Re: [10GBT] Frame delineation in 10GBT
After scanning clause 61, it appears to me that 64/65 octet encapsulation as it is now is missing some capability needed in 10GE. Can you clarify?
- Can it handle ordered sets (like LF/RF)?
- Can it transmit error control characters /E/ in the midst of a frame?
Additionally, I think it would need to be changed to enforce the Lane0 rule for /S/ symbols.
What advantage does this offer versus using 64b/65b grouped in blocks of eight such that they are byte aligned?
From: stds-802-3-10gbt@IEEE.ORG [mailto:stds-802-3-10gbt@IEEE.ORG]On
Behalf Of Hugh Barrass
Sent: Friday, August 13, 2004 10:19 AM
Subject: [10GBT] Frame delineation in 10GBT
Brad et al,
During the discussion on the proposal for framing in 10GBT, I mentioned
that I thought the 64/65 octet encapsulation used in .3ah (Clause 61.3)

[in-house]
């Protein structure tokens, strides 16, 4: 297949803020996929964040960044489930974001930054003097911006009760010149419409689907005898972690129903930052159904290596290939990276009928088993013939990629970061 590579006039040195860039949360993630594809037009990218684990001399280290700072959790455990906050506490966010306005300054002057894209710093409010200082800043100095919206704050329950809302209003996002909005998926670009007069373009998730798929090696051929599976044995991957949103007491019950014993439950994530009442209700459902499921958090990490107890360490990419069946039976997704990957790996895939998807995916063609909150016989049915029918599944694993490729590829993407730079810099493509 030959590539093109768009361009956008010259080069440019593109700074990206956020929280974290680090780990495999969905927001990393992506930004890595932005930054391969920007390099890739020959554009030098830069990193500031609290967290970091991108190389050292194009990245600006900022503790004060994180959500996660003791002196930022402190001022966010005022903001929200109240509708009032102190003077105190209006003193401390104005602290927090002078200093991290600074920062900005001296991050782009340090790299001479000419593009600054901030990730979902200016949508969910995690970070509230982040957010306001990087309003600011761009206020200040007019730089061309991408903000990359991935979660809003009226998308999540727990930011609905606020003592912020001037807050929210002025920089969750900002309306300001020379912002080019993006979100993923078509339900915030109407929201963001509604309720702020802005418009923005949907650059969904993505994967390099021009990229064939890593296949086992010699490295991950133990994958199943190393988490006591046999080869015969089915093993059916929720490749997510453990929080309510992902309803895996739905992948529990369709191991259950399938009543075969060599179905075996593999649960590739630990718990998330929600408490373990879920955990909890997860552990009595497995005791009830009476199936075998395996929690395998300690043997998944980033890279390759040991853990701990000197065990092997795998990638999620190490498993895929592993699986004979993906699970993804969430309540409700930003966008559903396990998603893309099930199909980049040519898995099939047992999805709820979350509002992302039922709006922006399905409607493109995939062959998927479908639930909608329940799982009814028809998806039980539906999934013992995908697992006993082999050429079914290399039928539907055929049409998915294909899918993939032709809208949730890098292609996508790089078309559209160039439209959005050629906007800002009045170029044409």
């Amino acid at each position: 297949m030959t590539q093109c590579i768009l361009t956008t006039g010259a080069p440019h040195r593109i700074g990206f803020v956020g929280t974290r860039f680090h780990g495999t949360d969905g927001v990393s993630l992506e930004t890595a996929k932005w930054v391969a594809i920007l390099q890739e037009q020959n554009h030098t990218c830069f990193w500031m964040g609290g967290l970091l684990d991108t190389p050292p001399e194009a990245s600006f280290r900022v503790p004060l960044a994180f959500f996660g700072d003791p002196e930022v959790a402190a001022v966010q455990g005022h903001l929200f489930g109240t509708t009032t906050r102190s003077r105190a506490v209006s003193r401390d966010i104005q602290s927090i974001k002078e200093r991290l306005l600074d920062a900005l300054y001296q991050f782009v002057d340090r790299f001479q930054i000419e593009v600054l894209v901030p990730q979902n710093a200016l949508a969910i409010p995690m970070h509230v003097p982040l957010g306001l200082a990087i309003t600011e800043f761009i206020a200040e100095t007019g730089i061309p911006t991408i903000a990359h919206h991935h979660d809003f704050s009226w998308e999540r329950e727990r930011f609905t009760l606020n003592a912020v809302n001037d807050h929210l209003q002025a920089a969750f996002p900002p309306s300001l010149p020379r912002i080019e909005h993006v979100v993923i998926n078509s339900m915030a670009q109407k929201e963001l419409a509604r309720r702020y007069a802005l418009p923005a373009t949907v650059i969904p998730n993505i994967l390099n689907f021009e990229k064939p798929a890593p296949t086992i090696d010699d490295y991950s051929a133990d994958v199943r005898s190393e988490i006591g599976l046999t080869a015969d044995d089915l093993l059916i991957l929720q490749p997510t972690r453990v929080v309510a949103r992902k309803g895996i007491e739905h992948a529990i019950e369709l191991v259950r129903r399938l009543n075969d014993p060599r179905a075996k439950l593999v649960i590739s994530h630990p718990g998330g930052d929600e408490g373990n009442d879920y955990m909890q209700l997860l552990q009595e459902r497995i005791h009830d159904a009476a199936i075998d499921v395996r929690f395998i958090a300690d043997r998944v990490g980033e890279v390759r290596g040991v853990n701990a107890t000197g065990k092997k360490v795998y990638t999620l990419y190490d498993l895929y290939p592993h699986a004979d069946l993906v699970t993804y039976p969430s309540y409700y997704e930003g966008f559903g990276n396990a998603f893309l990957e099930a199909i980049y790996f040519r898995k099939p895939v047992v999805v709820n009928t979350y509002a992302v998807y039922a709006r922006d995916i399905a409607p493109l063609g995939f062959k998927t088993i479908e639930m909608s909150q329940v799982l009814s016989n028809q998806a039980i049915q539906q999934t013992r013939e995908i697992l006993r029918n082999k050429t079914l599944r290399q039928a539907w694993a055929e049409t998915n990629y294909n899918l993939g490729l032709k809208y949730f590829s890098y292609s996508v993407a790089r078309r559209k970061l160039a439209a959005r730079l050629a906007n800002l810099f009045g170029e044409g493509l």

would be a better proposition than 64b/66b (from .3ae) or 64b/65b (as
described in the presentation). I know that this is a relatively small
issue compared to the PAM-8 / PAM-12 discussion but I think that those
involved in PCS definition would benefit from a good reading of the .3ah
The main benefit of the 64/65 octet encapsulation is that it is byte
oriented and therefore much more straightforward to fit on top of the
byte oriented LDPC coding. It has a very low overhead (1/64, duh!) and
does not have any alignment issue with odd size frames. It also supports
IPG compression (although that is not relevant for 10G) and has some
spare codepoints for adding in prequalizer feedback data if required.
It might also be worth considering the use of 64/65 to cover the dual
function of LDPC block delineation as well as Ethernet frame
delineation. This would require the use of some more codepoints for
block flags, but shouldn't be difficult to achieve. I believe that we
could get a PCS encapsulation that is significantly simpler to define
and implement as well as being more robust and less overhead.
If anybody is interested in this, I'd be willing to go through it in
more detail - or else let me know that I am wasting my breath & I'll
drop the subject.